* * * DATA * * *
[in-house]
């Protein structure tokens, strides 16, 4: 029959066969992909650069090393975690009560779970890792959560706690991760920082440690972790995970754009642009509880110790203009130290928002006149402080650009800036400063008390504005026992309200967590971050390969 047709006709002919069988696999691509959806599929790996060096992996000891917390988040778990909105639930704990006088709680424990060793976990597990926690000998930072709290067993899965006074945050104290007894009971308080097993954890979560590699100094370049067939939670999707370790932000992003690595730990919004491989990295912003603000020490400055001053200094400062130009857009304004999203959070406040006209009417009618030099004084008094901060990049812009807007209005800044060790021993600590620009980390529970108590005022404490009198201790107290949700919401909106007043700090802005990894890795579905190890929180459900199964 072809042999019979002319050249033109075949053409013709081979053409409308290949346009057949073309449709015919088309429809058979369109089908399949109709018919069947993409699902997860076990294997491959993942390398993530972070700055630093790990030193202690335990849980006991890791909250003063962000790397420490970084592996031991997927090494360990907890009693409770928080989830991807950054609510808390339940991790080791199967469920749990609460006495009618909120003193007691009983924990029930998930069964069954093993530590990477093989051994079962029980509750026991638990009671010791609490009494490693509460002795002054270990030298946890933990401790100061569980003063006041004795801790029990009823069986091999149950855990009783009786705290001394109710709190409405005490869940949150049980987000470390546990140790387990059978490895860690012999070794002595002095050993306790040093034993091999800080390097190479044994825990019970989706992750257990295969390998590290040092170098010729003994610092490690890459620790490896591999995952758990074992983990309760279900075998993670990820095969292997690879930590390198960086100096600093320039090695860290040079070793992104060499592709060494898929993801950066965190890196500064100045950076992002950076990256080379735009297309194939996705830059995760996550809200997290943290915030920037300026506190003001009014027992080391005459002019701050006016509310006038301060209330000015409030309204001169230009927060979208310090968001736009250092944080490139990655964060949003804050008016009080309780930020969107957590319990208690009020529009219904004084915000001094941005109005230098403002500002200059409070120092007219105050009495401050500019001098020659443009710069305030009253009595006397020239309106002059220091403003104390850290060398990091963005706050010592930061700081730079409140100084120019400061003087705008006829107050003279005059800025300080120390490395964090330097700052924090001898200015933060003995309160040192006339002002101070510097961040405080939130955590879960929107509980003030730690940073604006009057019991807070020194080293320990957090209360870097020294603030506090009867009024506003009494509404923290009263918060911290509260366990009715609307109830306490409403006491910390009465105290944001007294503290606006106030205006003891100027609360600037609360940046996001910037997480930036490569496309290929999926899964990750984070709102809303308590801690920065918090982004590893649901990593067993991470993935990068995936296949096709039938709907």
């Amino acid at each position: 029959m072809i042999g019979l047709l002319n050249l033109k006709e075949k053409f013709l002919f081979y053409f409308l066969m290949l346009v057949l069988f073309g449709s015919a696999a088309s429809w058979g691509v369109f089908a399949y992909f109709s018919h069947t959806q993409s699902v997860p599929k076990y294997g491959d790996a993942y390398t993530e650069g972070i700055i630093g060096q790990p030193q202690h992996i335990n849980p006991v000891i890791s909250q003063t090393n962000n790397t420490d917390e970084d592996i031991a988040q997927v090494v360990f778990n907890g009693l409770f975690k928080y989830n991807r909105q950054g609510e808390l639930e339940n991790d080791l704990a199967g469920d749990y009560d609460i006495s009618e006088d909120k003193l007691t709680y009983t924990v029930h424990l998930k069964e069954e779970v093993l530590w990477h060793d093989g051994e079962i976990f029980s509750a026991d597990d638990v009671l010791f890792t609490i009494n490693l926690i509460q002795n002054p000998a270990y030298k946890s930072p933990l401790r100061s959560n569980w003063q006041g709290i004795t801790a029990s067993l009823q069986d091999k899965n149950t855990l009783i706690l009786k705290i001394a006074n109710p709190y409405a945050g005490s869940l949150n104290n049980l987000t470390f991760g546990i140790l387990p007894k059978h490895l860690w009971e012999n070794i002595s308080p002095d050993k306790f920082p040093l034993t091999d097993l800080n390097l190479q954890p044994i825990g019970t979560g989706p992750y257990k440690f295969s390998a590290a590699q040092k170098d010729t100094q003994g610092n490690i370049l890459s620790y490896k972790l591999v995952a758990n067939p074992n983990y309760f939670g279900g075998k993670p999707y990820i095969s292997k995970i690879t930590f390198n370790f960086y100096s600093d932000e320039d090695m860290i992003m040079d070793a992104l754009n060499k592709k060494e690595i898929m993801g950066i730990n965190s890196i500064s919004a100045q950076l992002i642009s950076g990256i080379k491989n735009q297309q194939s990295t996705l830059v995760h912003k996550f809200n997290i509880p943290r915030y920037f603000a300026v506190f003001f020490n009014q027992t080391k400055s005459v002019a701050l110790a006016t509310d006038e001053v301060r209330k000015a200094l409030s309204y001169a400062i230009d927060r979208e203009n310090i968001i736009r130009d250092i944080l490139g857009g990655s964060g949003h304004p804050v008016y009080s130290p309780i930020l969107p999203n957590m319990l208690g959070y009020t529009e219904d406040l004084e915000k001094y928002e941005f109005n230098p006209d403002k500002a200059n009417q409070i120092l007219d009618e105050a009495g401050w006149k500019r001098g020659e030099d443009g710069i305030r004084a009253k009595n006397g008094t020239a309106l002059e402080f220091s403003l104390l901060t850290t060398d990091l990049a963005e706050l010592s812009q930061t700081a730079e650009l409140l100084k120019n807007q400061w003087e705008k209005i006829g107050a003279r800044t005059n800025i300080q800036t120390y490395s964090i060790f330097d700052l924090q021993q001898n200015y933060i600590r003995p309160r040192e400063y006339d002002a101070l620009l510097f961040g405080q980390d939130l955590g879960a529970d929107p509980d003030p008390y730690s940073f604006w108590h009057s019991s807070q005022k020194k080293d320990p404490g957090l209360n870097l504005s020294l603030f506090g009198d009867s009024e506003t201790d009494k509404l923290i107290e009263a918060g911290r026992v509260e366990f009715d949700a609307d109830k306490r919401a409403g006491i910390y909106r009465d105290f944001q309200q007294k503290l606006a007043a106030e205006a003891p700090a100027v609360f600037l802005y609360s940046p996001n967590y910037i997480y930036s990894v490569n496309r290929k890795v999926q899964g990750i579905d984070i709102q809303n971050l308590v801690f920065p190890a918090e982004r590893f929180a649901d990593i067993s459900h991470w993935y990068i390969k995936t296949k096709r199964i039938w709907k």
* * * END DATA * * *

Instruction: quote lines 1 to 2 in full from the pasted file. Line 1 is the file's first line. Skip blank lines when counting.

[in-house]
């Protein structure tokens, strides 16, 4: 029959066969992909650069090393975690009560779970890792959560706690991760920082440690972790995970754009642009509880110790203009130290928002006149402080650009800036400063008390504005026992309200967590971050390969 047709006709002919069988696999691509959806599929790996060096992996000891917390988040778990909105639930704990006088709680424990060793976990597990926690000998930072709290067993899965006074945050104290007894009971308080097993954890979560590699100094370049067939939670999707370790932000992003690595730990919004491989990295912003603000020490400055001053200094400062130009857009304004999203959070406040006209009417009618030099004084008094901060990049812009807007209005800044060790021993600590620009980390529970108590005022404490009198201790107290949700919401909106007043700090802005990894890795579905190890929180459900199964 072809042999019979002319050249033109075949053409013709081979053409409308290949346009057949073309449709015919088309429809058979369109089908399949109709018919069947993409699902997860076990294997491959993942390398993530972070700055630093790990030193202690335990849980006991890791909250003063962000790397420490970084592996031991997927090494360990907890009693409770928080989830991807950054609510808390339940991790080791199967469920749990609460006495009618909120003193007691009983924990029930998930069964069954093993530590990477093989051994079962029980509750026991638990009671010791609490009494490693509460002795002054270990030298946890933990401790100061569980003063006041004795801790029990009823069986091999149950855990009783009786705290001394109710709190409405005490869940949150049980987000470390546990140790387990059978490895860690012999070794002595002095050993306790040093034993091999800080390097190479044994825990019970989706992750257990295969390998590290040092170098010729003994610092490690890459620790490896591999995952758990074992983990309760279900075998993670990820095969292997690879930590390198960086100096600093320039090695860290040079070793992104060499592709060494898929993801950066965190890196500064100045950076992002950076990256080379735009297309194939996705830059995760996550809200997290943290915030920037300026506190003001009014027992080391005459002019701050006016509310006038301060209330000015409030309204001169230009927060979208310090968001736009250092944080490139990655964060949003804050008016009080309780930020969107957590319990208690009020529009219904004084915000001094941005109005230098403002500002200059409070120092007219105050009495401050500019001098020659443009710069305030009253009595006397020239309106002059220091403003104390850290060398990091963005706050010592930061700081730079409140100084120019400061003087705008006829107050003279005059800025300080120390490395964090330097700052924090001898200015933060003995309160040192006339002002101070510097961040405080939130955590879960929107509980003030730690940073604006009057019991807070020194080293320990957090209360870097020294603030506090009867009024506003009494509404923290009263918060911290509260366990009715609307109830306490409403006491910390009465105290944001007294503290606006106030205006003891100027609360600037609360940046996001910037997480930036490569496309290929999926899964990750984070709102809303308590801690920065918090982004590893649901990593067993991470993935990068995936296949096709039938709907």